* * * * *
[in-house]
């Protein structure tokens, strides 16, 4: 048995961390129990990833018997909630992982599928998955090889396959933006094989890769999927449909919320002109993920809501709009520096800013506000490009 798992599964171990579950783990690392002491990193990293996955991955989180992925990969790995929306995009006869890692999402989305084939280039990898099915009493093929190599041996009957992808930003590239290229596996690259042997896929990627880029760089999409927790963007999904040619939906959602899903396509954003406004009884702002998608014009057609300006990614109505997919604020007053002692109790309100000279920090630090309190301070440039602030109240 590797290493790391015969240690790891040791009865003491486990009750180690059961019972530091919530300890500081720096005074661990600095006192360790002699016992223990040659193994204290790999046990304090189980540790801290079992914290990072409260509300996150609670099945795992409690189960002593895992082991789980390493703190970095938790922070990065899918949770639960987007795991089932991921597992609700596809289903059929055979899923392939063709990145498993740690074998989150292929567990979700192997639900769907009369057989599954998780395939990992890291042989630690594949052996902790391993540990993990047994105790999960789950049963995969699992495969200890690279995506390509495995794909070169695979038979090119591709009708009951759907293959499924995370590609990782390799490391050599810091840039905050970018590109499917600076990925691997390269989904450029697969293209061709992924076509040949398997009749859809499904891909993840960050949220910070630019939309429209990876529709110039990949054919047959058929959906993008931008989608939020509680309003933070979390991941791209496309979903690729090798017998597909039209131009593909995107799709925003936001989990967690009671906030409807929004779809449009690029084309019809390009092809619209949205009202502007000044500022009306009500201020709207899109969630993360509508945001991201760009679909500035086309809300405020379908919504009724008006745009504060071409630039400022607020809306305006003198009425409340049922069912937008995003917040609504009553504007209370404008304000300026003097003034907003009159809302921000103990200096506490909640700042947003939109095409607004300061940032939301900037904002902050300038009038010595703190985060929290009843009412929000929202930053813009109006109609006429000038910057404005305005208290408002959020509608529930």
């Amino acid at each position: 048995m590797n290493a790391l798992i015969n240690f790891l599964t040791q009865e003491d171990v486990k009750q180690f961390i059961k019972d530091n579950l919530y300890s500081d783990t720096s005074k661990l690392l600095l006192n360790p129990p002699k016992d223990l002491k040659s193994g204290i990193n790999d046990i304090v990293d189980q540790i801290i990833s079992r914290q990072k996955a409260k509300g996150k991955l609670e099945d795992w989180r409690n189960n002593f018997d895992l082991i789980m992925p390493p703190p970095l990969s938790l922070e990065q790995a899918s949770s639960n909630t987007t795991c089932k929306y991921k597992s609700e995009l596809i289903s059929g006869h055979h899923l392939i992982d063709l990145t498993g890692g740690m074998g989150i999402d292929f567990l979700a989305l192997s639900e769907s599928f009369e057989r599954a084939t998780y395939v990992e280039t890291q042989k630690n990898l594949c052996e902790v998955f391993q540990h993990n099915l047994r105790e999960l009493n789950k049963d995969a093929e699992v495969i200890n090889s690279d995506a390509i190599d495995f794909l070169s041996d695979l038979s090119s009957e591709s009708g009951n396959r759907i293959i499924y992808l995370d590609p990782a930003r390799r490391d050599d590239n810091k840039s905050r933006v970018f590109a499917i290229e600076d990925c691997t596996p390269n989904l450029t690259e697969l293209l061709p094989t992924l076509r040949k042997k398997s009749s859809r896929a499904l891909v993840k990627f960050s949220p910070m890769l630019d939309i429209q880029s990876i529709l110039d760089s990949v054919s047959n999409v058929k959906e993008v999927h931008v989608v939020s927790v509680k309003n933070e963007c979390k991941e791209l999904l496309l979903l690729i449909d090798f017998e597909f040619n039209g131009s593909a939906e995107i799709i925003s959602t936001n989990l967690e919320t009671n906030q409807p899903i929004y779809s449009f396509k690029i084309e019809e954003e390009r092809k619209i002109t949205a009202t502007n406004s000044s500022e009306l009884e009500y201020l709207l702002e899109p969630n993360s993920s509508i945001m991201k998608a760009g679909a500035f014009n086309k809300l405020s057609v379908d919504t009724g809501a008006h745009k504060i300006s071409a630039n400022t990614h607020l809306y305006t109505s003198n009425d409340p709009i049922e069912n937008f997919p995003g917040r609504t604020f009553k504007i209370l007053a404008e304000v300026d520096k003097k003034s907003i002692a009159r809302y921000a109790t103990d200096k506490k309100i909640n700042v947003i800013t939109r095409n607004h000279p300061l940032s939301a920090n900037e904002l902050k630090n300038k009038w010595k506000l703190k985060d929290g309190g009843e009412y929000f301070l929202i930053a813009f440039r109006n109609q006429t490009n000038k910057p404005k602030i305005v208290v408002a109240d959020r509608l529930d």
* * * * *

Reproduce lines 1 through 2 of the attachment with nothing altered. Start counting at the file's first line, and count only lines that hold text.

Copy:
[in-house]
């Protein structure tokens, strides 16, 4: 048995961390129990990833018997909630992982599928998955090889396959933006094989890769999927449909919320002109993920809501709009520096800013506000490009 798992599964171990579950783990690392002491990193990293996955991955989180992925990969790995929306995009006869890692999402989305084939280039990898099915009493093929190599041996009957992808930003590239290229596996690259042997896929990627880029760089999409927790963007999904040619939906959602899903396509954003406004009884702002998608014009057609300006990614109505997919604020007053002692109790309100000279920090630090309190301070440039602030109240 590797290493790391015969240690790891040791009865003491486990009750180690059961019972530091919530300890500081720096005074661990600095006192360790002699016992223990040659193994204290790999046990304090189980540790801290079992914290990072409260509300996150609670099945795992409690189960002593895992082991789980390493703190970095938790922070990065899918949770639960987007795991089932991921597992609700596809289903059929055979899923392939063709990145498993740690074998989150292929567990979700192997639900769907009369057989599954998780395939990992890291042989630690594949052996902790391993540990993990047994105790999960789950049963995969699992495969200890690279995506390509495995794909070169695979038979090119591709009708009951759907293959499924995370590609990782390799490391050599810091840039905050970018590109499917600076990925691997390269989904450029697969293209061709992924076509040949398997009749859809499904891909993840960050949220910070630019939309429209990876529709110039990949054919047959058929959906993008931008989608939020509680309003933070979390991941791209496309979903690729090798017998597909039209131009593909995107799709925003936001989990967690009671906030409807929004779809449009690029084309019809390009092809619209949205009202502007000044500022009306009500201020709207899109969630993360509508945001991201760009679909500035086309809300405020379908919504009724008006745009504060071409630039400022607020809306305006003198009425409340049922069912937008995003917040609504009553504007209370404008304000300026003097003034907003009159809302921000103990200096506490909640700042947003939109095409607004300061940032939301900037904002902050300038009038010595703190985060929290009843009412929000929202930053813009109006109609006429000038910057404005305005208290408002959020509608529930």